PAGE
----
This study and others (24, 30, 36) demonstrate that tissues throughout the body are differentially susceptible to the teratogenic effects of cyclopamine. For example, in the craniofacial complex, the lower jaw appears less sensitive than the premaxilla (Figure (Figure3E,3E, Figure Figure7G,7G, and ref. 56), a finding that correlates with clinical observations that the mandible is usually spared in HPE (42). This apparent insensitivity to cyclopamine is puzzling, since Shh is expressed in pharyngeal endoderm (see Figure Figure1),1), and mandibular patterning and growth is influenced by this tissue (61). When we examined embryos for changes in gene expression we found that cyclopamine delivered at St. 17 did not alter Shh expression in pharyngeal endoderm (data not shown). Cyclopamine certainly diffuses far enough to affect the pharyngeal endoderm, since these embryos also had hindlimb malformations due to Shh inhibition in the limb bud zone of polarizing activity. Furthermore, it is unlikely that we missed a transient downregulation in Shh expression in pharyngeal endoderm since embryos were analyzed at multiple time points after exposure.

A more plausible explanation for the intransigent Shh domain in the pharyngeal endoderm is that newly induced domains of Shh expression are more sensitive to perturbation than those domains that are already established. When we went back and analyzed embryos with this thought in mind, we noted that Shh expression was noticeably altered only if the cyclopamine exposure occurred immediately before Shh induction in a particular tissue. For example, cyclopamine completely blocked the induction of Shh expression in facial ectoderm, but only if it was delivered before establishment of the Shh domain in this region. If cyclopamine was delivered after Shh induction in facial ectoderm, then there was no discernible downregulation in its expression (data not shown).

We also do not know how long teratogenic concentrations of cyclopamine exist within the embryo. The egg may act as a sink for steroidal alkaloids such as cyclopamine, and if this is the case then teratogenic levels may be present for only a brief period. We found that the expression of Ptc returned to pretreatment levels after approximately 30 hours (data not shown), which suggests that cyclopamine levels remain elevated for only a limited period. These data, however, must be interpreted in the context of qualitative rather than quantitative changes in gene expression that cannot be appreciated by in situ hybridization. Nonetheless, they do suggest a mechanism that can explain the varying degrees of susceptibility of tissues, including those of the craniofacial complex, to the teratogenic effects of cyclopamine.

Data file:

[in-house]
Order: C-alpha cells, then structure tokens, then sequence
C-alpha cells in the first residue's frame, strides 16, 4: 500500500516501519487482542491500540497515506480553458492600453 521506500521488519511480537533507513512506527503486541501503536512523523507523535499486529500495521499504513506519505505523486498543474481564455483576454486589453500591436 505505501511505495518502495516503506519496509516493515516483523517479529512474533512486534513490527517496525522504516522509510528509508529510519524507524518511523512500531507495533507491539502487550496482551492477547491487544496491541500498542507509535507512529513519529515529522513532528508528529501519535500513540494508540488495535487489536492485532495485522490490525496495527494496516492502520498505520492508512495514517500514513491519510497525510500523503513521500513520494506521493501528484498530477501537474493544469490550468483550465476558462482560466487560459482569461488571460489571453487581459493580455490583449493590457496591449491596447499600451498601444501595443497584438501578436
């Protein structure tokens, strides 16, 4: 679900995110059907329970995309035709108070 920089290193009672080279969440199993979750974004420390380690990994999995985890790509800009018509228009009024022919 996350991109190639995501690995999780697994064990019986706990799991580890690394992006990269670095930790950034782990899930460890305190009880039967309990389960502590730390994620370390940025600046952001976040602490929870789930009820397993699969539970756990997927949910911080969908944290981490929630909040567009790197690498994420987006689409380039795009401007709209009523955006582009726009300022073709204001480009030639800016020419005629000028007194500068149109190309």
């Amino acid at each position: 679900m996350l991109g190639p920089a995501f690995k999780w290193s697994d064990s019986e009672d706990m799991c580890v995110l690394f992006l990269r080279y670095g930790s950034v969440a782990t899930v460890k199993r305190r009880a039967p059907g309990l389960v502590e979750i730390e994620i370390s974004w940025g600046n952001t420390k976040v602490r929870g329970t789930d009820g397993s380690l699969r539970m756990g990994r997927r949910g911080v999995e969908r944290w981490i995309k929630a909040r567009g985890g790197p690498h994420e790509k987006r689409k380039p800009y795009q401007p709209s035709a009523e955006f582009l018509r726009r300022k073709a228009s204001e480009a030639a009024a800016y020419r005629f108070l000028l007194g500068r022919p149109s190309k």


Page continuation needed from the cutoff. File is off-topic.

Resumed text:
We have a very limited understanding of how mutations in one genetic pathway manifest as a range of physical deformities. In this study we explore one theory, that sequential disruption of Shh signaling in craniofacial tissues can recreate the phenotypic spectrum characteristic of HPE. By delivering cyclopamine during discrete developmental windows, we were able to identify several functions of Shh in erecting the normal architecture of the brain and face, and also separate the role of Shh in the brain from its function in the face. Our data suggest that once the molecular framework of the ventral forebrain is established, the tissue becomes relatively impervious to teratogenic disruptions. At the same time, the facial structures retain their sensitivity, perhaps because the facial “blueprint” has yet to be established. This model is in keeping with the observation that HPE patients can exhibit abnormal facial morphology despite normal brain architecture (62). These studies raise a number of new questions, the most pressing being to elucidate whether these mechanisms cause the phenotypic spectrum of HPE in humans.

Methods

Cyclopamine administration.